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Focusing On Helping Others For the Win

Putting the spotlight on clients, employees, and even vendors leads to a more robust business.

I’m sure you can relate to this scenario: A vendor reached out to me asking for time on my calendar to hawk his wares. I’ve long since sworn off these kinds of meetings since they are woefully one-sided. The salesperson usually shows up having done little to no research about my business or pain points and proceeds to talk at me, making it all about them and their product. What a turn off!

Focusing on Others
Photo by JGI/Tom Grill/Getty Images

Since I like to sell things from time to time, I try to be sensitive to this dynamic when approaching any new relationship. A killer strategy that seems to work wonders is pretty simple: make the conversation about the other person and you win. That’s it. Simple. We’re all afflicted with the same vanity and drama levers. That is to say, humans like to talk about themselves and are usually running at a surplus level when it comes to pain. It’s just about knowing what questions to ask.

I’m not sure when I figured out this method, but while I’ve seen it work well personally and professionally, I decided that to really stress test it, it needed to work on a vendor. I decided to grit my teeth and took the next vendor lunch opportunity that came my way. I began peppering the salesman with questions about his life. Where was he from? Where did he grow up? Did he have family? What did he enjoy doing in his off time? As he talked, I started making mental notes, especially around questions like, “What do you love/hate most about your job?”

Also by Henry Clifford: “Time Out” For the Win

I then went in for the kill. “What can I do to help you?” I said. “Well,” he replied, “I’d love an introduction to your CFO around the time you do health insurance renewals.” “Sure!” I shot back. Then it got good. He asked me the same thing. I’d never had a vendor ask how they could help me. I thought that by taking an interest in him and helping him get what he wanted, I might trigger what Robert Cialdini calls “reciprocity” in his book, Influence. Sure enough, that’s exactly what happened. Reciprocity is very simple: I give you something and you feel indebted. That’s it. Watch reciprocity at work next time you’re in a supermarket as droves of people promptly buy buckets of peach salsa after noshing on chips and dip at endcap sample stations. I then asked the vendor for an introduction to someone inside his organization who clearly needed our services.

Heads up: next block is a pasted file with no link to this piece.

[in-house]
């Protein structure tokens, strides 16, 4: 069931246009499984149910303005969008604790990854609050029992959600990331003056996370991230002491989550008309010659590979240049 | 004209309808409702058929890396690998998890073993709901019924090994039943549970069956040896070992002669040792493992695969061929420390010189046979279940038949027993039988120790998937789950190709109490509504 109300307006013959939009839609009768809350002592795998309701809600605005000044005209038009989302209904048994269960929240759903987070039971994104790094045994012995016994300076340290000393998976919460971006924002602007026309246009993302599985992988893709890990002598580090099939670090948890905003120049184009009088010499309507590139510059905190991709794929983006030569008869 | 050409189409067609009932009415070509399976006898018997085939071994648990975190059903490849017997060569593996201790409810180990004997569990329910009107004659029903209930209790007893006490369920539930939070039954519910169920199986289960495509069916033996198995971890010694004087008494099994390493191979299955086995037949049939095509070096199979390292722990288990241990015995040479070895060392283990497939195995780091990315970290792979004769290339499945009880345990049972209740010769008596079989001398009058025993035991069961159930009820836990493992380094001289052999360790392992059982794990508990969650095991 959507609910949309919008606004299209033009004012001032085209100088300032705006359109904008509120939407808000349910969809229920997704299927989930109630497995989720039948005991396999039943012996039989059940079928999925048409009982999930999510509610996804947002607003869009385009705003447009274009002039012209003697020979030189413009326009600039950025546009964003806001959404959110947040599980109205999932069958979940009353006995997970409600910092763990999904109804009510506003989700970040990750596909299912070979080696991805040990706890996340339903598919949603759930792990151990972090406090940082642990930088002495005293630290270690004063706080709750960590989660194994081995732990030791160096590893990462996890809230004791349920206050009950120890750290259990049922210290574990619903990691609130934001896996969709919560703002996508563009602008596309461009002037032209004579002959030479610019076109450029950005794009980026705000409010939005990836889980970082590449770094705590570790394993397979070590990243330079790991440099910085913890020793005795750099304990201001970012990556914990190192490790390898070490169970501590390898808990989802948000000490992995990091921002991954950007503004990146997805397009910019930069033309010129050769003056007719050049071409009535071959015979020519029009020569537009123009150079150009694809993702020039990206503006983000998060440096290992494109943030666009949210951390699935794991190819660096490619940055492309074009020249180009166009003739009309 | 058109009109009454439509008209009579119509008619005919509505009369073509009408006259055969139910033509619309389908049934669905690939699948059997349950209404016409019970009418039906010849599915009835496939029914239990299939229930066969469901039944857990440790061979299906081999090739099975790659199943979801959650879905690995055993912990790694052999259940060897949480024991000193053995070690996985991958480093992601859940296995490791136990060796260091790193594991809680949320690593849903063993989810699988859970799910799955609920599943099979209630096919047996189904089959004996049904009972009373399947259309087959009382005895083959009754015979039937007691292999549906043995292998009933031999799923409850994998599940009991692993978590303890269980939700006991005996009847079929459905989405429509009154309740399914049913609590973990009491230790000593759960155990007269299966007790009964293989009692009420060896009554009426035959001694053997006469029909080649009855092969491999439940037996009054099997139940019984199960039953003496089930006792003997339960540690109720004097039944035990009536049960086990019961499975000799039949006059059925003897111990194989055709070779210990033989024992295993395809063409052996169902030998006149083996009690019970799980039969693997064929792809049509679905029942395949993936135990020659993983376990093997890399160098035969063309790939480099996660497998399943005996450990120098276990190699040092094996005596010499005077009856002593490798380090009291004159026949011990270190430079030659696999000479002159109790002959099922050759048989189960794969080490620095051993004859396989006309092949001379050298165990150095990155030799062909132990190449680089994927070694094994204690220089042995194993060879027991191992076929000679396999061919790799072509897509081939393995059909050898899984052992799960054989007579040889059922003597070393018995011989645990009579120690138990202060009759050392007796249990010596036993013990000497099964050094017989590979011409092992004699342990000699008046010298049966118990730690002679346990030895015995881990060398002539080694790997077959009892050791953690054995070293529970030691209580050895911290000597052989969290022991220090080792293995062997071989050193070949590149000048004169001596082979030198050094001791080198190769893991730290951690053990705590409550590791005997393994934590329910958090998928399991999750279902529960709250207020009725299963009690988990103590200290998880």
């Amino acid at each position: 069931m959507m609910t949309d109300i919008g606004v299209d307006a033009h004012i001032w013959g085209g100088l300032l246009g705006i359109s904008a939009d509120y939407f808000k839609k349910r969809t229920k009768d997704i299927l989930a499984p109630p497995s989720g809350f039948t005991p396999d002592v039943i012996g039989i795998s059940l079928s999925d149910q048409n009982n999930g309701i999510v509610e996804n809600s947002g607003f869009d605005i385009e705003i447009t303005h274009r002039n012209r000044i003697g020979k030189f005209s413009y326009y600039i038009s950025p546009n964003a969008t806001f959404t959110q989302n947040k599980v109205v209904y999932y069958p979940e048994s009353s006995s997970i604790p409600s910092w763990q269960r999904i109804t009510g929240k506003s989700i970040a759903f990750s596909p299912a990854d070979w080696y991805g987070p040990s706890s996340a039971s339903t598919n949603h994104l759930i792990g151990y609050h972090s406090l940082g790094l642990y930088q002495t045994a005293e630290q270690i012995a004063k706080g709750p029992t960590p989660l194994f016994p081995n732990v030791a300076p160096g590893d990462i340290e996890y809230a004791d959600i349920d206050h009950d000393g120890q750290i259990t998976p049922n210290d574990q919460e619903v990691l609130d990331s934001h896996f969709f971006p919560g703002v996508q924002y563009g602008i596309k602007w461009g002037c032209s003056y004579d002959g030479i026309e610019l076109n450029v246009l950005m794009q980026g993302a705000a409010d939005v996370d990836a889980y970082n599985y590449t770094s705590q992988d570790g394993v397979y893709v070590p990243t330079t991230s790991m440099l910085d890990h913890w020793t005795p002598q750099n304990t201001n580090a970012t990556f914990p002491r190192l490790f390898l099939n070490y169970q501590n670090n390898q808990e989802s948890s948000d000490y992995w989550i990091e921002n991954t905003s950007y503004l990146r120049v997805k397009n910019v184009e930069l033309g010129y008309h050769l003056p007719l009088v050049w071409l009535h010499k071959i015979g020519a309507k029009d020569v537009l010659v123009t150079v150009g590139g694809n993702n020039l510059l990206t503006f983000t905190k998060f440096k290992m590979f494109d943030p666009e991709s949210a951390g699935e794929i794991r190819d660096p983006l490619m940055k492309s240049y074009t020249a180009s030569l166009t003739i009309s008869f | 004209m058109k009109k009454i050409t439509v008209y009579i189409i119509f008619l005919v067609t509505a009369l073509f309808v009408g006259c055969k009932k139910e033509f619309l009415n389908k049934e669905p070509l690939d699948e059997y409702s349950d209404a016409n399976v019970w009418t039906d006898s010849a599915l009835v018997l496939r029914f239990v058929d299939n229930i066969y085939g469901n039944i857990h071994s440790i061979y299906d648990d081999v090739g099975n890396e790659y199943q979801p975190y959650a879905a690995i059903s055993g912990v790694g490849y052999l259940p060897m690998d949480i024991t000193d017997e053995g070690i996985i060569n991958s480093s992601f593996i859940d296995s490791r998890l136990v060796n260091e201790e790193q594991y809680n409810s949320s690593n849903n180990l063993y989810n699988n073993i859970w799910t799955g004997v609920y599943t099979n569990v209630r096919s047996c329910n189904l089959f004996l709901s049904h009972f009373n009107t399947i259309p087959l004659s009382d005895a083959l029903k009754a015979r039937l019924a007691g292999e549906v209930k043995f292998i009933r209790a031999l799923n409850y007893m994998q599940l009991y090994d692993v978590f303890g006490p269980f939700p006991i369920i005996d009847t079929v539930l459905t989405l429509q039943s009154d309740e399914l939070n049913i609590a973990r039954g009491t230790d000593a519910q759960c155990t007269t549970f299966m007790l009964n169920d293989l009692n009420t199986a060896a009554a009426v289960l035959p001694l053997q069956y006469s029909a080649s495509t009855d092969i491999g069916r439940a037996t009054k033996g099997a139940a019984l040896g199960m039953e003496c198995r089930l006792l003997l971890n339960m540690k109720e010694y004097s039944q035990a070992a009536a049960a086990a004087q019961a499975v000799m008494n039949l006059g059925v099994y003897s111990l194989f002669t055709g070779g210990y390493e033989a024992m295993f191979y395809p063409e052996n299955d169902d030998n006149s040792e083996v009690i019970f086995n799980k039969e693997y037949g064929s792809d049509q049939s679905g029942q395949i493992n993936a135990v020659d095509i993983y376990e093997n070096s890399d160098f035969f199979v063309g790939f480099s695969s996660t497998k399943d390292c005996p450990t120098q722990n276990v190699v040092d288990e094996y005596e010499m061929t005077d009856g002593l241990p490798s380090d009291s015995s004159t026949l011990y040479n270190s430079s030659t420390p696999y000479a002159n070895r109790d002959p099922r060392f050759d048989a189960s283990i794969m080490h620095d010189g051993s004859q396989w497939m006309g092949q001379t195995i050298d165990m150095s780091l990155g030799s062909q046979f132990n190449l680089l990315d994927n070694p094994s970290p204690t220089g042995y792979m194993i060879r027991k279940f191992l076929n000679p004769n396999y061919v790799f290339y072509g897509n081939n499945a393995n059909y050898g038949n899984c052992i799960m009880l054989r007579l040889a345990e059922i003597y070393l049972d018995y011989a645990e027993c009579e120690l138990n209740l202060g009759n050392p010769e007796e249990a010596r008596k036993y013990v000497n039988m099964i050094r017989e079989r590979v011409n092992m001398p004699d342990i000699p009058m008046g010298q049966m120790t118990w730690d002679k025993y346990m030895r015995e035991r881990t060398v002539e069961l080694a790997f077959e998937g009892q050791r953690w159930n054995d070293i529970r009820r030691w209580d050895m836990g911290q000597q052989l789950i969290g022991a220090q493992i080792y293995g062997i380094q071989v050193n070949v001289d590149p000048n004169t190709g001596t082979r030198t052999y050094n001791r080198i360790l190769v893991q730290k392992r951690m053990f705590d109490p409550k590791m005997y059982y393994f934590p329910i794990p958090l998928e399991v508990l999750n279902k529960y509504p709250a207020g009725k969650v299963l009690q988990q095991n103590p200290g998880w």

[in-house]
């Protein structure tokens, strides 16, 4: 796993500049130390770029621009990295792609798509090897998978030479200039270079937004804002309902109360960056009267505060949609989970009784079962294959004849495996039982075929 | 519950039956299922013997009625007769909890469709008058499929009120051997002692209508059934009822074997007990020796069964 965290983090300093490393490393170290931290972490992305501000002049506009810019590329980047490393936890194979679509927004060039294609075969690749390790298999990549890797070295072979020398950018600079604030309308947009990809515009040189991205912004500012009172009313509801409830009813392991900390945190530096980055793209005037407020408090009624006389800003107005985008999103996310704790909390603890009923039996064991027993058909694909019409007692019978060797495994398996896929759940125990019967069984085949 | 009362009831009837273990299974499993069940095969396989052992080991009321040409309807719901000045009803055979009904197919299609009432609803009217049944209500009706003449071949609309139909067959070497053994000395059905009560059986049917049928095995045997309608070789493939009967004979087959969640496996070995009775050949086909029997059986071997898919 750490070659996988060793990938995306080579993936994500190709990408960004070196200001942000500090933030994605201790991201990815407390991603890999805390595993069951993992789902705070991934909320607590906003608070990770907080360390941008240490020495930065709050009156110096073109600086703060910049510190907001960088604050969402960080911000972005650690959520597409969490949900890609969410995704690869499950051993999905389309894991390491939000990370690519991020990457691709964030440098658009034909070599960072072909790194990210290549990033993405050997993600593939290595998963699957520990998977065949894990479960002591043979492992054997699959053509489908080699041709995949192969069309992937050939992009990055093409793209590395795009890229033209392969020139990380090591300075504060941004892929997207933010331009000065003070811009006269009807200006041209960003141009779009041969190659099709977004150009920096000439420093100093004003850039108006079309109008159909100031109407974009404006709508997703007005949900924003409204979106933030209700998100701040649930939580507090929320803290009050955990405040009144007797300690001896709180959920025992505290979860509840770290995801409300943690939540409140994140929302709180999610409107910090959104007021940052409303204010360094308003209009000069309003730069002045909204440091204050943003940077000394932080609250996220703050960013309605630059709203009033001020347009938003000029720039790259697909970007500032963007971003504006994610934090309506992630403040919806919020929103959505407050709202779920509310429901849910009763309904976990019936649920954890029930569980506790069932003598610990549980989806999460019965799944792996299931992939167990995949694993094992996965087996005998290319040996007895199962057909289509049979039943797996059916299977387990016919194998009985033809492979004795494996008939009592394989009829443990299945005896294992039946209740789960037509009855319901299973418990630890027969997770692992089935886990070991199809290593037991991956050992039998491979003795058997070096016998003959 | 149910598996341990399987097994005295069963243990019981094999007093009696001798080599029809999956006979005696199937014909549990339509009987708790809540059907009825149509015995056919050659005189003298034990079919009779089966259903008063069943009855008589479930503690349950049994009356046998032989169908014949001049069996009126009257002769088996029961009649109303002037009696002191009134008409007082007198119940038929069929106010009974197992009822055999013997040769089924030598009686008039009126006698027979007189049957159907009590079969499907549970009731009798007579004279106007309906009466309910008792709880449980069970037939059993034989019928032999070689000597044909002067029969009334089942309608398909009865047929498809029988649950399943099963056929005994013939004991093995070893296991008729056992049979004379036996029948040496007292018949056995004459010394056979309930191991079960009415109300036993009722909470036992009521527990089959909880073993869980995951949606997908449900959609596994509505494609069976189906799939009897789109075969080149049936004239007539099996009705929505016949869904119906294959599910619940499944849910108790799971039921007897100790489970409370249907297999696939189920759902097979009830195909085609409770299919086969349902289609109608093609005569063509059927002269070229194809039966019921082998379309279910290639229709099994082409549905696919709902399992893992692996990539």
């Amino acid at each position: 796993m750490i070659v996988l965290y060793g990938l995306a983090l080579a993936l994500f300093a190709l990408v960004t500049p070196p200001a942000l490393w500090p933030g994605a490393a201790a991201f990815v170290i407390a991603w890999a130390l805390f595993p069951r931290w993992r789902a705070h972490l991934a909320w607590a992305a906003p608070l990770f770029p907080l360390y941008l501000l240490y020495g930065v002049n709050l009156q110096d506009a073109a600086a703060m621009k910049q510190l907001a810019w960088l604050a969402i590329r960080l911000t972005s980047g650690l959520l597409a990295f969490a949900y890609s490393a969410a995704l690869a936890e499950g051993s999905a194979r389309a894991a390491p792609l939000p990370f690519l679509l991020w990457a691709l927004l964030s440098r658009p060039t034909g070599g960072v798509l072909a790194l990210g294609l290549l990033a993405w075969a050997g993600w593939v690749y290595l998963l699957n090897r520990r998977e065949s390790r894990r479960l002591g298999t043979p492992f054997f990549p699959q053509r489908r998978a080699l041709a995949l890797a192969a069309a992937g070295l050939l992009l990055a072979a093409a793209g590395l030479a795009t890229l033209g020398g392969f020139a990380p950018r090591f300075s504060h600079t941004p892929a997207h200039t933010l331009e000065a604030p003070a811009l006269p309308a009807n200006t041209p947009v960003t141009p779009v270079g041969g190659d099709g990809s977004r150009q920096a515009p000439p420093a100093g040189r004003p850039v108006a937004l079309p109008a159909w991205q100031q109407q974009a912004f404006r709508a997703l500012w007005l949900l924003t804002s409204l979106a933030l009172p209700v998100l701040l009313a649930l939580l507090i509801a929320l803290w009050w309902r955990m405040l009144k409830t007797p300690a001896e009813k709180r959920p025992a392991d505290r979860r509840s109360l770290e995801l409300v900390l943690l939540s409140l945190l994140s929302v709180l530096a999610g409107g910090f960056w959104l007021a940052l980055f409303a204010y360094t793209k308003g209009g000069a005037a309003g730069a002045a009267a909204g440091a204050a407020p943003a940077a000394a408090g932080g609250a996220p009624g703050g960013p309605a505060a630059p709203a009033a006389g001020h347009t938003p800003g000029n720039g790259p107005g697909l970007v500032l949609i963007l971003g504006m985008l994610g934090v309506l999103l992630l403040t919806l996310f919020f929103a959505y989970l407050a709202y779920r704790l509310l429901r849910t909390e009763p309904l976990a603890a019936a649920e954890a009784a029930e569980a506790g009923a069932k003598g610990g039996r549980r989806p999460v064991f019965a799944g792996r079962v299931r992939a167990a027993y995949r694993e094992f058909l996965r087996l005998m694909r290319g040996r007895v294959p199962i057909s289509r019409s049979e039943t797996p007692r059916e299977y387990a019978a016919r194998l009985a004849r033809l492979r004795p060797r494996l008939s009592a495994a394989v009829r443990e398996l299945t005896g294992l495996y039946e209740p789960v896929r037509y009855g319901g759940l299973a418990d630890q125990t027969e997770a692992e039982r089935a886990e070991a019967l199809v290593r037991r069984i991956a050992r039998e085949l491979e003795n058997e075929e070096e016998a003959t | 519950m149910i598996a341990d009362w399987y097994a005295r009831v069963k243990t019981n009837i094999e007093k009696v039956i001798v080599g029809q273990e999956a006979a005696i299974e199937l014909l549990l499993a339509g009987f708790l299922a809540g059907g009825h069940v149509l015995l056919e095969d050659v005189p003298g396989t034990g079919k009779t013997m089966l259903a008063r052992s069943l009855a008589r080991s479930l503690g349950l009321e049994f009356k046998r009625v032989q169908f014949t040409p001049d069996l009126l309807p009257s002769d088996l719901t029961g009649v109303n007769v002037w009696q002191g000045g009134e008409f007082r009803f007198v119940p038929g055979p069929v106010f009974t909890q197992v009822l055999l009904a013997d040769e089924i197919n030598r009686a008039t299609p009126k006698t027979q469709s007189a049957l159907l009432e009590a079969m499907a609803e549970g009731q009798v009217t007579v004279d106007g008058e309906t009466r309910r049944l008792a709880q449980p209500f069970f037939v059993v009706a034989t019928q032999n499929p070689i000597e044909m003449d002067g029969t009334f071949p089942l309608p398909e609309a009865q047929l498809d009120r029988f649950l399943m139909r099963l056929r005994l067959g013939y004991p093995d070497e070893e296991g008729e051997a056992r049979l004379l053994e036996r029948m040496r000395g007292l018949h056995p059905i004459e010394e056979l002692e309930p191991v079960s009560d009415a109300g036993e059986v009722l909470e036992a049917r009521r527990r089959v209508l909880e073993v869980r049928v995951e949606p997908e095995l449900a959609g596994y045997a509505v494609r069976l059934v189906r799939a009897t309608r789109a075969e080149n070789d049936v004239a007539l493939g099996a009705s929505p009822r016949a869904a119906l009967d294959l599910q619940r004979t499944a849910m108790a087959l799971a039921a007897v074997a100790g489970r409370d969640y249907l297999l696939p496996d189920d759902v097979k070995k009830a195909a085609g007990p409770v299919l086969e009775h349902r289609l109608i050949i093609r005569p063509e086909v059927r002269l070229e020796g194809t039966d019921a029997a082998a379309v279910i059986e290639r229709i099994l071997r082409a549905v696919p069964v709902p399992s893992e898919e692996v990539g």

Before you write me off as a transactional, opportunistic, and manipulative shill, allow me to explain myself. I genuinely do care about the people in my life and helping them get what they want. Vendors don’t necessarily always fall into that bucket, and my lunchtime experiment was all about proving that putting someone else before you in the least likely of situations would result in good things. After all, the vendor is supposed to sell to you, not the other way around.

Also by Henry Clifford: Kedging FTW

I try to understand what each person at Livewire wants and do my best to help them get it. I’ve asked each of our employees to tell me what their aspirations and dreams are. This serves a dual purpose. If I know what each of our employees want, I’m automatically looking for opportunities to help them as I walk the earth. The other side is a means of mapping out the years ahead on the way towards a larger goal. Employees are much more likely to stay at a place where they feel seen, heard, and acknowledged.

Do you understand what the important people in your life want? What are you doing to help them get it?

Stay frosty, and see you in the field.